What Is Inflation? (Why Does it Matter?)

What is inflation?

Ever catch yourself saying “Man, I remember when you could get a burger for a dollar?”

Then you, my friend, have got the basic gist of inflation. Stuff gets more expensive over time – it’s sad but true. I think back wistfully to when petrol cost less than $2 a litre or you could buy a house for less than half a million where I live – fill in the blanks to suit your situation!

I remember getting into a bit of a debate with someone years ago about whether employees should get annual cost-of-living raises. If not, I reasoned, then they’re actually worse off financially every year!

That was probably the first time I ever really gave the concept of inflation any thought at all. But as I’ve gotten more financially savvy over time, well, the more I find myself thinking about this ‘silent thief’.

First things first: what the heck is inflation, seriously?

Inflation refers to a situation where something costs more today than it used to. And the more things cost, the less your money buys over time.

Let’s take a common item: the much maligned latte. Maybe you used to pay $4 for one, but now the going rate is $5. The product is the same; nothing’s changed except that your dollars buy you less of it than they used to.

What causes inflation?

Inflation occurs when demand for goods and services grows. As more people buy stuff, sellers increase their prices.

When consumer confidence is high (ie Average Joe is feeling positive about the future in terms of personal finances – typically when unemployment rates are low and wages are on the rise) we’re more likely to spend money.

As demand for something increases, the available supply generally decreases, and so people are willing to pay more for it. Most resources are, after all, finite. Sometimes a natural disaster that wreaks havoc on crops can drive up food prices. Or, during a building boom, the cost of materials might rise as supplies dwindle.

Rising production costs can also contribute to inflation. Maintaining profit margins is key to the survival of any business; companies can also choose to raise prices any time if there’s enough demand from the market and people are willing to pay a higher amount.

Inflation can also come about when there’s excess cash circulating around in the economy. If too much money is printed, it becomes less valuable. Hyperinflation typically takes place when governments print money to pay for wars, as has previously happened in Germany and Zimbabwe.

How is inflation measured?

Odds are you’ve heard of the consumer price index at some point. The CPI is probably the most common tool used to track inflation. It measures changes in the prices paid by consumers for a basket of goods and services, from consumables to transport to medical expenses, and averages them out. This gives a rough idea of how prices are changing; when the CPI goes up, inflation is at play.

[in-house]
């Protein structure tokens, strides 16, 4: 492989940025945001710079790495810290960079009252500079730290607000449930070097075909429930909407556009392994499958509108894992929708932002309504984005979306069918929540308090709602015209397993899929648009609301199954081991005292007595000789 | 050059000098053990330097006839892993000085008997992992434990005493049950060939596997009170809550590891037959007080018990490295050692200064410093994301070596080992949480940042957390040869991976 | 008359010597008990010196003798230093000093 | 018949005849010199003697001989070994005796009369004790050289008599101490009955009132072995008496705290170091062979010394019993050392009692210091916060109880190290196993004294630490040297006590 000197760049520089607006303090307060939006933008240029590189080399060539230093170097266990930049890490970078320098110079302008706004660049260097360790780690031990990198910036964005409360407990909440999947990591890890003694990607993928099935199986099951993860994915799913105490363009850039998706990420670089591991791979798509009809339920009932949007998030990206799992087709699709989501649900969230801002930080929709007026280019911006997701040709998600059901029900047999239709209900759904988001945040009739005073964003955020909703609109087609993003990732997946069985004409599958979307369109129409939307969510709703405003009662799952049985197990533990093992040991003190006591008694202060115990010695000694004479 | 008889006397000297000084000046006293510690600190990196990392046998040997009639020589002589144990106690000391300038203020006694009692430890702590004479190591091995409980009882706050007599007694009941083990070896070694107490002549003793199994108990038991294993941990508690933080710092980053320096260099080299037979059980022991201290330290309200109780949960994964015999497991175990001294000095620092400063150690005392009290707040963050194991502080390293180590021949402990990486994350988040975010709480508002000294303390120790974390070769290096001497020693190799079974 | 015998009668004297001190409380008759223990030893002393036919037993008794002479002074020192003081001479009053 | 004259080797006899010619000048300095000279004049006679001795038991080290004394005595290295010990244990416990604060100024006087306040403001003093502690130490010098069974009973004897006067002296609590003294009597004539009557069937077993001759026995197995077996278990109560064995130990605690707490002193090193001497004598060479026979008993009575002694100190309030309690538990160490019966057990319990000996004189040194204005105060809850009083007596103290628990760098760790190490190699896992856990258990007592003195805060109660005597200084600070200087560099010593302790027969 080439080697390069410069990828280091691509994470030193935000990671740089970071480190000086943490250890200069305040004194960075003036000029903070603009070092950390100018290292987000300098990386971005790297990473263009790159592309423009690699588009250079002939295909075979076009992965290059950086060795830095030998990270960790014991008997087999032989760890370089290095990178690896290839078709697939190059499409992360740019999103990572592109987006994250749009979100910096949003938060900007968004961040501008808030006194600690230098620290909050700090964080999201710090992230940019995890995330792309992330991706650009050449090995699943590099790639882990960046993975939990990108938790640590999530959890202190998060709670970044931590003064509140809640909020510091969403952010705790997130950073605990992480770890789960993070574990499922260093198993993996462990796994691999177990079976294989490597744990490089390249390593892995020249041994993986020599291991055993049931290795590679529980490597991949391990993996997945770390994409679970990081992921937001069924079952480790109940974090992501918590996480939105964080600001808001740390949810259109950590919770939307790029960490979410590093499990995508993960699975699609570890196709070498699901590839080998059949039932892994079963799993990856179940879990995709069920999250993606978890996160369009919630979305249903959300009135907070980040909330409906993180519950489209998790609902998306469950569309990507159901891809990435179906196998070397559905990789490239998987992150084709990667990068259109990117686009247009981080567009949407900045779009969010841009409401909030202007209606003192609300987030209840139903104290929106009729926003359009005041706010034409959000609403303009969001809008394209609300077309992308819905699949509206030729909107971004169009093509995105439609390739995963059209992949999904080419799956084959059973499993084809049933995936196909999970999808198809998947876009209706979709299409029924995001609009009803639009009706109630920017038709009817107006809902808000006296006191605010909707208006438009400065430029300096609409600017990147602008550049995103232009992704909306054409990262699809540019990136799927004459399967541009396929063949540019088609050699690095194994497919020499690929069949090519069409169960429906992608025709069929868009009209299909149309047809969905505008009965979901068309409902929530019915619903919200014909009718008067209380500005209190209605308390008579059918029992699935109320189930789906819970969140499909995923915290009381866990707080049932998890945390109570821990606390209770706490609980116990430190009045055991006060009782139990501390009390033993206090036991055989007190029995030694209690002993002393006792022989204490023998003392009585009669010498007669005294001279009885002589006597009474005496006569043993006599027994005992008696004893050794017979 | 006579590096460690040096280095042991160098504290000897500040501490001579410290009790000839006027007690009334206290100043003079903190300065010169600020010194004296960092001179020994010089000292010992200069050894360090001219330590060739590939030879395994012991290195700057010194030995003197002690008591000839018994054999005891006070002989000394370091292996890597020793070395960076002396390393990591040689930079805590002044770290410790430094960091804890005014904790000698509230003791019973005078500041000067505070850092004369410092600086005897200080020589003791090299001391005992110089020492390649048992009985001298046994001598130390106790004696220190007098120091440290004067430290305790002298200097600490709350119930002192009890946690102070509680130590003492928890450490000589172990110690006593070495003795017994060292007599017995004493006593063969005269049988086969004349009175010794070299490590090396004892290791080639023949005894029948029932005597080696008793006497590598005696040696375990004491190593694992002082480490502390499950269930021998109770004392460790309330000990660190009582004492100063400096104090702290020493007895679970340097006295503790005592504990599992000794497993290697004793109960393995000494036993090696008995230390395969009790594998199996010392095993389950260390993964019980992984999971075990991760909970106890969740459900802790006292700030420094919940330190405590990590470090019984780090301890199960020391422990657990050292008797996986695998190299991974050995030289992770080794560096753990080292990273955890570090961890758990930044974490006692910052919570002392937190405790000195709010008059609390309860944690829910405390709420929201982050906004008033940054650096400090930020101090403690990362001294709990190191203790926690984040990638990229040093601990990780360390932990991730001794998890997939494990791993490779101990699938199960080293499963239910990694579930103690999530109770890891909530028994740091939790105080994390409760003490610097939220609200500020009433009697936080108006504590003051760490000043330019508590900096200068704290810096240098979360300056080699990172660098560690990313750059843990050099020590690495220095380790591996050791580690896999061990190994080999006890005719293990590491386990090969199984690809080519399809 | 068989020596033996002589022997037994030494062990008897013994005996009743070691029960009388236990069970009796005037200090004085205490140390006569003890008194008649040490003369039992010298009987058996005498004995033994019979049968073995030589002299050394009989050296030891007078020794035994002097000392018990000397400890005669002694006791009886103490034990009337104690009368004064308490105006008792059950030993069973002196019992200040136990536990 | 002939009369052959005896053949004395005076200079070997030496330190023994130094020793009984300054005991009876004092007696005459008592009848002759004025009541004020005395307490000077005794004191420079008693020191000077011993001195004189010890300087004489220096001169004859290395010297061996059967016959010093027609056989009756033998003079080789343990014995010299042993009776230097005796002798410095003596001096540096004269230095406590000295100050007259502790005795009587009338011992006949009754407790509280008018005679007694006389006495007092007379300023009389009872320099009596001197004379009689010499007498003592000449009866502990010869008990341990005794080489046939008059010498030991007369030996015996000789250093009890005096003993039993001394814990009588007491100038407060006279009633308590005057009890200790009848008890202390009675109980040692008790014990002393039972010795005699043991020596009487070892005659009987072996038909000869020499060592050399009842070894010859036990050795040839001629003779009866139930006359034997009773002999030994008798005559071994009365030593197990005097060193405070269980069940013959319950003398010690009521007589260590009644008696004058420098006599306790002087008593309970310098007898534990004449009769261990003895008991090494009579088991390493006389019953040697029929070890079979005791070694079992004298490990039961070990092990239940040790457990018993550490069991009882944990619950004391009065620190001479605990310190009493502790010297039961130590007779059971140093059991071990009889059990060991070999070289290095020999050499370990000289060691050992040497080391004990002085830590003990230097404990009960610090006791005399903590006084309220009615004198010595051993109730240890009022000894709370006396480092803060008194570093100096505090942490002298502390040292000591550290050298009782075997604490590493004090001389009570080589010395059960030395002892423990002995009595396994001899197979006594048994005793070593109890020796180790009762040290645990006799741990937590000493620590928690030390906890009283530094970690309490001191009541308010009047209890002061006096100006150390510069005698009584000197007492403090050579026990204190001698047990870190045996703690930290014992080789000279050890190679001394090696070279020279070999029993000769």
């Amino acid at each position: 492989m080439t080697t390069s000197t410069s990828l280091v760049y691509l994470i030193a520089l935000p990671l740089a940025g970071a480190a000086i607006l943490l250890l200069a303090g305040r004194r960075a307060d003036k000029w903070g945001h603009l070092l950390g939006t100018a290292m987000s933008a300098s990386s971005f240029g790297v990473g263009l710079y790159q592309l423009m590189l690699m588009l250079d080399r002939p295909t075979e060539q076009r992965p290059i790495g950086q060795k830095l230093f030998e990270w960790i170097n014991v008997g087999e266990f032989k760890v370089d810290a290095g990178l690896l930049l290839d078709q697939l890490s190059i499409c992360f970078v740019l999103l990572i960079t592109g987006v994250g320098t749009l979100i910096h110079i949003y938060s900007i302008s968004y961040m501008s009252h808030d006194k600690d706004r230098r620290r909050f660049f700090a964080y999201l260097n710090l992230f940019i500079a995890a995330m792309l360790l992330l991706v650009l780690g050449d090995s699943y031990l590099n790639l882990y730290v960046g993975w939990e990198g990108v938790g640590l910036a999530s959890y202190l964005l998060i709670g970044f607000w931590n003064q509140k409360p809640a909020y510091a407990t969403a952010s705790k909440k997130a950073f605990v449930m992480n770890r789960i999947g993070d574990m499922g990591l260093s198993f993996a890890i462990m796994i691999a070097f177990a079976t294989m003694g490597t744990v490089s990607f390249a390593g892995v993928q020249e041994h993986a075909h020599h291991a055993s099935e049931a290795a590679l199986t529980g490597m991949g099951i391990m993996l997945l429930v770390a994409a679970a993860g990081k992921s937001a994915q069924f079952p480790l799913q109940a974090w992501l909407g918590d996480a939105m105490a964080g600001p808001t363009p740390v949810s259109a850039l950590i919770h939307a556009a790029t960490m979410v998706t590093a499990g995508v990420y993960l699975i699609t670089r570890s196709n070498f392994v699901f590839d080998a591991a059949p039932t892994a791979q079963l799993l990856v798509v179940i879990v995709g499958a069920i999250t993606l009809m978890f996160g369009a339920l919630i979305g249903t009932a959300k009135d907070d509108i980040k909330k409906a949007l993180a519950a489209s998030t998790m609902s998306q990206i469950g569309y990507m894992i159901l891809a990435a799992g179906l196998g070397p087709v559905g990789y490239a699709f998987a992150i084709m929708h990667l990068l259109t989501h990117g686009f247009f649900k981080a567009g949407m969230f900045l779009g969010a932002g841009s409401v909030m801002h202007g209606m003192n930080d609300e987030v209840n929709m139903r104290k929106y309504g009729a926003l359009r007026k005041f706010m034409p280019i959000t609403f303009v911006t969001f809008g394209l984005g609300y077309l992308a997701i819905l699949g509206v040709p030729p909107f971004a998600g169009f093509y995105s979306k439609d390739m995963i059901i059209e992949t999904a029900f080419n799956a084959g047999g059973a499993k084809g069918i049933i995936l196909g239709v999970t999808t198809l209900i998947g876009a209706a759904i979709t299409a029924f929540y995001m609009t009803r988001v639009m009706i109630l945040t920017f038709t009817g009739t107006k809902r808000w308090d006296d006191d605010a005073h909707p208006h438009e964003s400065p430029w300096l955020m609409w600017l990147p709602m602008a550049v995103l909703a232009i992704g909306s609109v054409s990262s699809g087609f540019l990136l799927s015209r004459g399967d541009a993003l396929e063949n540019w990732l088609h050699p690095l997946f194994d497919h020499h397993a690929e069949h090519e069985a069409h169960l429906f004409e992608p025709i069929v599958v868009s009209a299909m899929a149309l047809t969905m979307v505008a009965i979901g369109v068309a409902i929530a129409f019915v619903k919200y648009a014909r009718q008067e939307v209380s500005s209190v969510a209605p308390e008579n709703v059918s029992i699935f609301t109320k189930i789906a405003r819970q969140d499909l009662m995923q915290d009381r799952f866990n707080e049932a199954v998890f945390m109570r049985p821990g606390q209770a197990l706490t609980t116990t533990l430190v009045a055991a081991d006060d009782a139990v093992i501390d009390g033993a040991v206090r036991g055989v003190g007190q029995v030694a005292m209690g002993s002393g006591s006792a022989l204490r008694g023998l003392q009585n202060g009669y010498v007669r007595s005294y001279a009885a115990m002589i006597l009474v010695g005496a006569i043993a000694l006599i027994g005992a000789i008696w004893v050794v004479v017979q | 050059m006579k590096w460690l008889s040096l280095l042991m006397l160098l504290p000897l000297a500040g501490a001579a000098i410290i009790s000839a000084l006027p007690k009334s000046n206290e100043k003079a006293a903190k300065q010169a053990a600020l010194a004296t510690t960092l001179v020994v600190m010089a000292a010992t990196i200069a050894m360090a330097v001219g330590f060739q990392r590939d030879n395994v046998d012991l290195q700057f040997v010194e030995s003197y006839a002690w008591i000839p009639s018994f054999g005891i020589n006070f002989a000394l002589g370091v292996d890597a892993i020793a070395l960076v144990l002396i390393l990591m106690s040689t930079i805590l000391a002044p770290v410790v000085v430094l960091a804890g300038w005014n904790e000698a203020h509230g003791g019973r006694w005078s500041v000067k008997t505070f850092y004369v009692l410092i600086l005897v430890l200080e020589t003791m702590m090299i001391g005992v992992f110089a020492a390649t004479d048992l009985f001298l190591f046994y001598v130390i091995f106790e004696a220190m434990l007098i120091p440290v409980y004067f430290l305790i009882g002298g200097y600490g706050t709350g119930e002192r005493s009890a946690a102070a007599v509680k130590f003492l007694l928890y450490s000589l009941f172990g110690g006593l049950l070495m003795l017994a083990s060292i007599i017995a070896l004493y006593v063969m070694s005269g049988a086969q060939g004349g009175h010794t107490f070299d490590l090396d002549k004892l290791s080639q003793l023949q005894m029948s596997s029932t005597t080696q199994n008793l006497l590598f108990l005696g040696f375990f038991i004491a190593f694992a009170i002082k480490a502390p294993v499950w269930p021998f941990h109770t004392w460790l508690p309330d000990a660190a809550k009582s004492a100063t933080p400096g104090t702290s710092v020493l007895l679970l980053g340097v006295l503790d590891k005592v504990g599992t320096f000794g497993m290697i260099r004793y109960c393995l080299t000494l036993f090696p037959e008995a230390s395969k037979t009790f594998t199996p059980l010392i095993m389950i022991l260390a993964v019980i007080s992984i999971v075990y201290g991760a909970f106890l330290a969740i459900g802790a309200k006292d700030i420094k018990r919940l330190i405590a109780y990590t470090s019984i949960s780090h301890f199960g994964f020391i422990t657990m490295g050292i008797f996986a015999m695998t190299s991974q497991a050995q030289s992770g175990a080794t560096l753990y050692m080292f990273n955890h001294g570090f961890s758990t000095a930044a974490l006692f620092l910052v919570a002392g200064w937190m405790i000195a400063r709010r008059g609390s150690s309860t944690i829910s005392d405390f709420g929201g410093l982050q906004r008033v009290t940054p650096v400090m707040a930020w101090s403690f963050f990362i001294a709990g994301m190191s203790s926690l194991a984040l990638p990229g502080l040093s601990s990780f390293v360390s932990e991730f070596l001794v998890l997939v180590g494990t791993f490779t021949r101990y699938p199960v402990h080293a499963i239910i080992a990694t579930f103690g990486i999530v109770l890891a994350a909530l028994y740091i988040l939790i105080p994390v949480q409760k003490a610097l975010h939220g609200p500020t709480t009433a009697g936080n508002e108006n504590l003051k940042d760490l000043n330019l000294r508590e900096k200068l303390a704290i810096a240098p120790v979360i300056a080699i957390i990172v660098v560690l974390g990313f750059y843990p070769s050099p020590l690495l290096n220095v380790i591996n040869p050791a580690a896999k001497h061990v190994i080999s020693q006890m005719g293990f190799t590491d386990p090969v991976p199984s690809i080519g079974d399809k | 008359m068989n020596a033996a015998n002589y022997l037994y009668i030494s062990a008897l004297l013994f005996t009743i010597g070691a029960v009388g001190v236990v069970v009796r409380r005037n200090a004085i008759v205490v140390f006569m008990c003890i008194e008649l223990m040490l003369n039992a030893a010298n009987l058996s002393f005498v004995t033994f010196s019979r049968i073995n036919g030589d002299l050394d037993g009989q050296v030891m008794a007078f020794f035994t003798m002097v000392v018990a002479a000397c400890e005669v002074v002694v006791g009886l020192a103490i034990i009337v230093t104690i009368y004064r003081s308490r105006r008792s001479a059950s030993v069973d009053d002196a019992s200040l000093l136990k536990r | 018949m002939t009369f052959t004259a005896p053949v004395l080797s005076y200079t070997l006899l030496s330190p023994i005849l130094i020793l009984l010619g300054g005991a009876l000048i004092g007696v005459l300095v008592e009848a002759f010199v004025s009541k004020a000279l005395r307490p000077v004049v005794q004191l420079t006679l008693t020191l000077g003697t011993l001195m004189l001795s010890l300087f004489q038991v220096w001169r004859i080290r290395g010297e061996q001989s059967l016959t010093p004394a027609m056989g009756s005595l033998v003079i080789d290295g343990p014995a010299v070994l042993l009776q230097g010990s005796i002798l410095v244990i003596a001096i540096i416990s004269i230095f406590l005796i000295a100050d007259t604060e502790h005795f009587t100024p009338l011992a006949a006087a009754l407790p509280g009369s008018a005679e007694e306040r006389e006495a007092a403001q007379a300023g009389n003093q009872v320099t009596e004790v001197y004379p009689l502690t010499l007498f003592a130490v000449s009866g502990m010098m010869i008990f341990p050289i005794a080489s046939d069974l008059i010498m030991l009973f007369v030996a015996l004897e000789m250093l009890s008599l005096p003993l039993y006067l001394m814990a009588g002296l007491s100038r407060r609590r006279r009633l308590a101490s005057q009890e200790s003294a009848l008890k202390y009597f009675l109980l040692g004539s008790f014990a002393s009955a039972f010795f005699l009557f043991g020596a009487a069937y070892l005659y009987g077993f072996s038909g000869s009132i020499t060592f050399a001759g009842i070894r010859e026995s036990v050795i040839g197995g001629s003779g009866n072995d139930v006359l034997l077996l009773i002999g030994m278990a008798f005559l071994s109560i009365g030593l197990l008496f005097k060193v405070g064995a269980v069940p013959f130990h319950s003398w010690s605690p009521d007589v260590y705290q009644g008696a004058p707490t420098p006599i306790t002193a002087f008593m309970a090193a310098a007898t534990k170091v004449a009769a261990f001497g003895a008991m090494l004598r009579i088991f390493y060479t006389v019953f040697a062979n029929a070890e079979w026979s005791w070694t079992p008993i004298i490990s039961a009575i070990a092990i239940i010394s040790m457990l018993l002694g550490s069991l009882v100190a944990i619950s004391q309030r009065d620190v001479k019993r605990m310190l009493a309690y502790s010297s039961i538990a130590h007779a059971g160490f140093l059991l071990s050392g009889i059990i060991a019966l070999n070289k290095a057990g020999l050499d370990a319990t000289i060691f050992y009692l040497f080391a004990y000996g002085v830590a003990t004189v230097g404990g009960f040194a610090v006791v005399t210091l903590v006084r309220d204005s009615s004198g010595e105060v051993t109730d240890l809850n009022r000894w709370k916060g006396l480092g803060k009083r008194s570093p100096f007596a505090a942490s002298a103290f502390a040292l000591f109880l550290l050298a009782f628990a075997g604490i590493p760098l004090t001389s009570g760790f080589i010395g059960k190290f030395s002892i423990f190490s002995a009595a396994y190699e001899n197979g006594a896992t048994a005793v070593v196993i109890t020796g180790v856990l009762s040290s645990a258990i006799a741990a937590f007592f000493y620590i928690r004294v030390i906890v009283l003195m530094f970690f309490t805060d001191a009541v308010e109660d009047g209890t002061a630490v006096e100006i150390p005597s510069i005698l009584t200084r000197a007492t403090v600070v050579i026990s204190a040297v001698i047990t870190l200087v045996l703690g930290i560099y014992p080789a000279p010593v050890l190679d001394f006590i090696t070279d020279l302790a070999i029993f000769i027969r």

(There’s also the Core Inflation Rate, which measures essentially the same thing but excludes food and fuel costs. Why? Food and energy prices are the most volatile – however, they are also a major part of any household budget. These costs often rise faster than other things – and significantly impact your bottom line.)

As Miranda Marquit at Good Financial Cents points out, you can actually track inflation on your own:

Take a look at what you normally spend money on. Choose a certain day each month to check the prices of these items and create your own measure. You can watch your personal inflation index for trends in prices. If you use public transportation, gas prices aren’t going to figure heavily into your personal inflation measure. If you have a newborn, and need to buy diapers, that measure will be an important part of your personal inflation measure.

You can compare your personal inflation measure to CPI and to core inflation. This will give you an idea of how accurate – how “real” – the wider statistics are for you.

- Miranda Marquit @ Good Financial Cents

How does inflation affect us day-to-day?

Well, according to Vox, both wages and prices have risen pretty slowly in the 21st century, so we’ve only seen very small increases in our living standards. Low and stable inflation lets us live our daily lives without giving inflation a second thought.

See, inflation naturally plays a significant role in everyday life; here are some examples of how it impacts your daily finances.

Higher prices: as we’ve already established, inflation means you wind up paying more for the things you buy, from shoes to booze to books. If your salary doesn’t keep up with inflation, you won’t be able to afford to maintain your current expenditure.

Interest rates: if your savings account is earning a lower rate of return than the current rate of inflation, then the value of that money is actually declining over time. When inflation is high, interest rates rise. Higher interest rates on home loans, personal loans and credit cards can put a big squeeze on borrowers.